Col. David Hackworth's June 7 Outlook article {"It's Time to Replace the Yes-Men and Military Managers With Warriors"} was half right and half wrong. As a Naval Academy graduate and the son of an admiral, I agree that such action is long overdue. We part ways, however, when he states, "The problem is easy to fix." The problem is not easy to fix. It's impossible, as a matter of fact, for three reasons.

First, does Col. Hackworth think it is an accident that civilian and military leadership positions in the Department of Defense are filled by yes-men and management experts? It is not. Both the people who rise to the top from within and top political appointees are the type of people the system, and those elected officials responsible for running it, want.

Second, where are these new "warriors" going to come from? Many of the type of men who would, in time, become the warriors resign from the military at the first opportunity. They will not put up with 20 years of nonsense -- 20 years of domination by Pentagon micro-managers -- to get to a position from which they might be able to change things.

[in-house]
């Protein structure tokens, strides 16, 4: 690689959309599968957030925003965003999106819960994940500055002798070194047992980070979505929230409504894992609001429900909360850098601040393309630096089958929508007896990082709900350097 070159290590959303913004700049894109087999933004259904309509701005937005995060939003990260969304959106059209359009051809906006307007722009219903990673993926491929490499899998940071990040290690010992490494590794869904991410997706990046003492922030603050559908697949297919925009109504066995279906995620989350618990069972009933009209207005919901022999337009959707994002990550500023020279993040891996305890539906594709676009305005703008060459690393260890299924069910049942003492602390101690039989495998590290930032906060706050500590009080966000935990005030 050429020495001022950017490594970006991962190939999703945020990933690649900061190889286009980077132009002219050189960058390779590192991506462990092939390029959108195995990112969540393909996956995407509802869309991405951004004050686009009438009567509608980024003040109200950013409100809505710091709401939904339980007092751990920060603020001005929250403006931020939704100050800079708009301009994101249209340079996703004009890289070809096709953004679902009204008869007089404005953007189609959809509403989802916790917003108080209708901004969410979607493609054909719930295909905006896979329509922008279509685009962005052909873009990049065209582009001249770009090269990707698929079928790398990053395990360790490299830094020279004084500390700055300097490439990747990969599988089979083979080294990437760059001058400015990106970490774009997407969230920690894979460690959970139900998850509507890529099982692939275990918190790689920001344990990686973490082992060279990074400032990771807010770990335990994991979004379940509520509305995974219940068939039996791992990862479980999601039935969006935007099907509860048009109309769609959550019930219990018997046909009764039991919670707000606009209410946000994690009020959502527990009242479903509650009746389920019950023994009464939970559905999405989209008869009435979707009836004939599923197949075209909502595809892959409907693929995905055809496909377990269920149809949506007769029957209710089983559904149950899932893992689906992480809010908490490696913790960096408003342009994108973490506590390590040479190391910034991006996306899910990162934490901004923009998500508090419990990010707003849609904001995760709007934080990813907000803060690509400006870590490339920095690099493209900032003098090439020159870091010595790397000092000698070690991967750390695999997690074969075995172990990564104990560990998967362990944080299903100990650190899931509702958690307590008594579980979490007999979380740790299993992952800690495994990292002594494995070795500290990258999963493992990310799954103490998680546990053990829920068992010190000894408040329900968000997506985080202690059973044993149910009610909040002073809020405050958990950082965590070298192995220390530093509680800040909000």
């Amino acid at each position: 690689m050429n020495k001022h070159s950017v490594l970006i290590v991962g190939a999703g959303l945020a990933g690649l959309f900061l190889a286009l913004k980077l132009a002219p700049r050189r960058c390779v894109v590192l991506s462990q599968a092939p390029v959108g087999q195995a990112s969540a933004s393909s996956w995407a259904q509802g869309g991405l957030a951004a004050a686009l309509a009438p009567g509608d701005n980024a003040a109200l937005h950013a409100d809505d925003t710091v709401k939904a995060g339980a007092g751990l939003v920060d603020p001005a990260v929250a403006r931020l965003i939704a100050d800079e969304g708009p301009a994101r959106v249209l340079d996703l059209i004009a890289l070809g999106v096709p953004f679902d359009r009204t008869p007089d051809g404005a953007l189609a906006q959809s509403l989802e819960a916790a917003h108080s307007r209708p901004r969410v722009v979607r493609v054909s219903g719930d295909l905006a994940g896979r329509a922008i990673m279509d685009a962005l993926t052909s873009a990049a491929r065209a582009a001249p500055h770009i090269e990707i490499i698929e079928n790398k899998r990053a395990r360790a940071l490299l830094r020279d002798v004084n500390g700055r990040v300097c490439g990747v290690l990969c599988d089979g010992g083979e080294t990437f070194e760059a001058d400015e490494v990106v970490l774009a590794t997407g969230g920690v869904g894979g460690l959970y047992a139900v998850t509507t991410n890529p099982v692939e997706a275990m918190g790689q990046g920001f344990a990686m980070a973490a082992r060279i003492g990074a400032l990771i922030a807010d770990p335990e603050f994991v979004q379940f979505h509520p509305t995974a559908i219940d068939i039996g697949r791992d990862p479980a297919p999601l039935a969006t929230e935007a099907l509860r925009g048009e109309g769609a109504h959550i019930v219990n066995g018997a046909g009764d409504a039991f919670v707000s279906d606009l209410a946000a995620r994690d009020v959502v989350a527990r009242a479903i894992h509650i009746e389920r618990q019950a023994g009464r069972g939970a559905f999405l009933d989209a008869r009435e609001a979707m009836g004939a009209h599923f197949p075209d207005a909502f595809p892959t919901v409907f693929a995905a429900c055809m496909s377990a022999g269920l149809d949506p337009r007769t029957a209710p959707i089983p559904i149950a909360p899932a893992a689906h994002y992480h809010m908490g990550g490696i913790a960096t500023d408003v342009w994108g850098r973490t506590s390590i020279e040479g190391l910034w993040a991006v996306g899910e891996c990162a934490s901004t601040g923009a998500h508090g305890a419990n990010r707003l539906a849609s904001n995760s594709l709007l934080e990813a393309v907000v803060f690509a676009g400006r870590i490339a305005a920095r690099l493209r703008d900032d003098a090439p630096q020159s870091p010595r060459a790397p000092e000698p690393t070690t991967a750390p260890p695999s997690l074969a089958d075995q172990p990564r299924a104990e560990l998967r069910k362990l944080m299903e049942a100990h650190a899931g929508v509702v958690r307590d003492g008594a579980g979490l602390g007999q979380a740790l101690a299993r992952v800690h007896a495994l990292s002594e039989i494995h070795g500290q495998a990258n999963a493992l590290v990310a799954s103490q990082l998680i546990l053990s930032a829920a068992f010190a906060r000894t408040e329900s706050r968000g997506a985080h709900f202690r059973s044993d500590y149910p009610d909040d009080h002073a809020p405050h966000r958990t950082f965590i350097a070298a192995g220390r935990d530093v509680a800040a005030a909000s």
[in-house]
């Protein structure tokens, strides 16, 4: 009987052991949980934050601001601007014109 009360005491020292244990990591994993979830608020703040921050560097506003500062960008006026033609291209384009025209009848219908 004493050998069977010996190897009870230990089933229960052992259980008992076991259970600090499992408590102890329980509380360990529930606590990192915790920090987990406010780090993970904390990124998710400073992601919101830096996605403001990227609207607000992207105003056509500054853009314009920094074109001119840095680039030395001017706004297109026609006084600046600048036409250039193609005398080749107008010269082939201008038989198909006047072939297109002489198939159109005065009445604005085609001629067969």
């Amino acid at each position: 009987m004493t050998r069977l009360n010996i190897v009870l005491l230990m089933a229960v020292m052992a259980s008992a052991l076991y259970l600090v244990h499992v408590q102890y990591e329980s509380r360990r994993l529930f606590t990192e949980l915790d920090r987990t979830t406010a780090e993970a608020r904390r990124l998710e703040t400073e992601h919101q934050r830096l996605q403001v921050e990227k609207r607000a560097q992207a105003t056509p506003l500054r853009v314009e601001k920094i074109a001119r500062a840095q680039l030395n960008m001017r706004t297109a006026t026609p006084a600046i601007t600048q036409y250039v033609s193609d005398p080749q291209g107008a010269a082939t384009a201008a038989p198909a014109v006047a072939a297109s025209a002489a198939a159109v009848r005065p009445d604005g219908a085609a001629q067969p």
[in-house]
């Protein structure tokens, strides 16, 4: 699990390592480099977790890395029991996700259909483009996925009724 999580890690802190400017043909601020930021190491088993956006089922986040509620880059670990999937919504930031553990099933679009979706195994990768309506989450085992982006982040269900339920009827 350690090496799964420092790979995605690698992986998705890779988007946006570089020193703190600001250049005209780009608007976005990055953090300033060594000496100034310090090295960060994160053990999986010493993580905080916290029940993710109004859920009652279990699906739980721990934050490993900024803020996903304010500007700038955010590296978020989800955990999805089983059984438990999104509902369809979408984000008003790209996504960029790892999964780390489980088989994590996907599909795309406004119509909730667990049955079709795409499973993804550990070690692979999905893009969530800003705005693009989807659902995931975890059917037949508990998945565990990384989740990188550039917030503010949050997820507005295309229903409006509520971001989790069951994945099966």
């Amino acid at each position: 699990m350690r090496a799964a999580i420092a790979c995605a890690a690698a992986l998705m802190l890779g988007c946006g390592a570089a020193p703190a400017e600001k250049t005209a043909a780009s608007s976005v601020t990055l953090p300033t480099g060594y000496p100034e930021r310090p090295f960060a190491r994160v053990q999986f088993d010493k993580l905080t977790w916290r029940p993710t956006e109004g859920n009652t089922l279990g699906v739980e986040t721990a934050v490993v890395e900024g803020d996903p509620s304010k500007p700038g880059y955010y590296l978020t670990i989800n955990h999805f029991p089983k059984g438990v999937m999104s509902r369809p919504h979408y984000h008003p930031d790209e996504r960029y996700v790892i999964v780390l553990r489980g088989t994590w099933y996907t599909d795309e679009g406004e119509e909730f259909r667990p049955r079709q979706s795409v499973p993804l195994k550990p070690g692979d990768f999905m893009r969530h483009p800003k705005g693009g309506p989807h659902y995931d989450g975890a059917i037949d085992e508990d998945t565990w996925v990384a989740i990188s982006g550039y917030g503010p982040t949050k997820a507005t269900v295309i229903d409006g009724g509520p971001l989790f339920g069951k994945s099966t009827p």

The potential warriors who do remain in the military have become so dependent upon sophisticated communications networks that tie them to guidance from the Pentagon most will find it difficult to take immediate action in a time of crisis, when such guidance in all probability will not be available. Our military officers are being taught to follow orders, as they should be, but are not being taught to think and act independently, as they must in times of crisis.

Third, who's going to train these future warriors? As a junior officer, I sat in my ship's wardroom while the captain had the officers vote on what the ship should do next. Leaders do not take votes. They should know what is best to do. I knew this, but I wondered what kind of commanders my fellow junior officers would make if they consistently witnessed such examples from their superior officers. I fear that examples of true leadership are few and far between in today's military.

Col. Hackworth's analysis of the problem is correct. However, his contention that the solution is easy is a pipe dream.


Augusta, W. Va.